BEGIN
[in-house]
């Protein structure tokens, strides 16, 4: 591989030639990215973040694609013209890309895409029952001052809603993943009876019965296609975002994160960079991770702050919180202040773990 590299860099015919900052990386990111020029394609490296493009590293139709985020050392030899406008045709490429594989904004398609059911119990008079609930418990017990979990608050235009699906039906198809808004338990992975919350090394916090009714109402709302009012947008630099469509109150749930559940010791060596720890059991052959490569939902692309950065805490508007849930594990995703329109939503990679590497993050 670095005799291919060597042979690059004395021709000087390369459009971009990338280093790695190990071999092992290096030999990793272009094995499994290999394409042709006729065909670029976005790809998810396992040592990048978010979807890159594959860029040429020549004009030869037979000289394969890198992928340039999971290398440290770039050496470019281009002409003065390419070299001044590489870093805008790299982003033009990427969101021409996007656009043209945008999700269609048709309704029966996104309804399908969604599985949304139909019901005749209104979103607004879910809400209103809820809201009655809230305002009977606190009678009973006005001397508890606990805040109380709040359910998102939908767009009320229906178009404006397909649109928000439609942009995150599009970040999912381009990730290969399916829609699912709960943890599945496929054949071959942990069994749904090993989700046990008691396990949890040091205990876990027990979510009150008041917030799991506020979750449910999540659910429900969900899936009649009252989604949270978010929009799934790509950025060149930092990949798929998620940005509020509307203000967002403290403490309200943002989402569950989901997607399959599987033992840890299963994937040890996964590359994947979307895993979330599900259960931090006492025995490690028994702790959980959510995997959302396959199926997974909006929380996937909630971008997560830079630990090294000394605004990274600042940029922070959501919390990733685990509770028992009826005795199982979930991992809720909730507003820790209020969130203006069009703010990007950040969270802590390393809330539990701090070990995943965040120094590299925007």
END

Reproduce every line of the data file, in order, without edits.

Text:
[in-house]
């Protein structure tokens, strides 16, 4: 591989030639990215973040694609013209890309895409029952001052809603993943009876019965296609975002994160960079991770702050919180202040773990 590299860099015919900052990386990111020029394609490296493009590293139709985020050392030899406008045709490429594989904004398609059911119990008079609930418990017990979990608050235009699906039906198809808004338990992975919350090394916090009714109402709302009012947008630099469509109150749930559940010791060596720890059991052959490569939902692309950065805490508007849930594990995703329109939503990679590497993050 670095005799291919060597042979690059004395021709000087390369459009971009990338280093790695190990071999092992290096030999990793272009094995499994290999394409042709006729065909670029976005790809998810396992040592990048978010979807890159594959860029040429020549004009030869037979000289394969890198992928340039999971290398440290770039050496470019281009002409003065390419070299001044590489870093805008790299982003033009990427969101021409996007656009043209945008999700269609048709309704029966996104309804399908969604599985949304139909019901005749209104979103607004879910809400209103809820809201009655809230305002009977606190009678009973006005001397508890606990805040109380709040359910998102939908767009009320229906178009404006397909649109928000439609942009995150599009970040999912381009990730290969399916829609699912709960943890599945496929054949071959942990069994749904090993989700046990008691396990949890040091205990876990027990979510009150008041917030799991506020979750449910999540659910429900969900899936009649009252989604949270978010929009799934790509950025060149930092990949798929998620940005509020509307203000967002403290403490309200943002989402569950989901997607399959599987033992840890299963994937040890996964590359994947979307895993979330599900259960931090006492025995490690028994702790959980959510995997959302396959199926997974909006929380996937909630971008997560830079630990090294000394605004990274600042940029922070959501919390990733685990509770028992009826005795199982979930991992809720909730507003820790209020969130203006069009703010990007950040969270802590390393809330539990701090070990995943965040120094590299925007």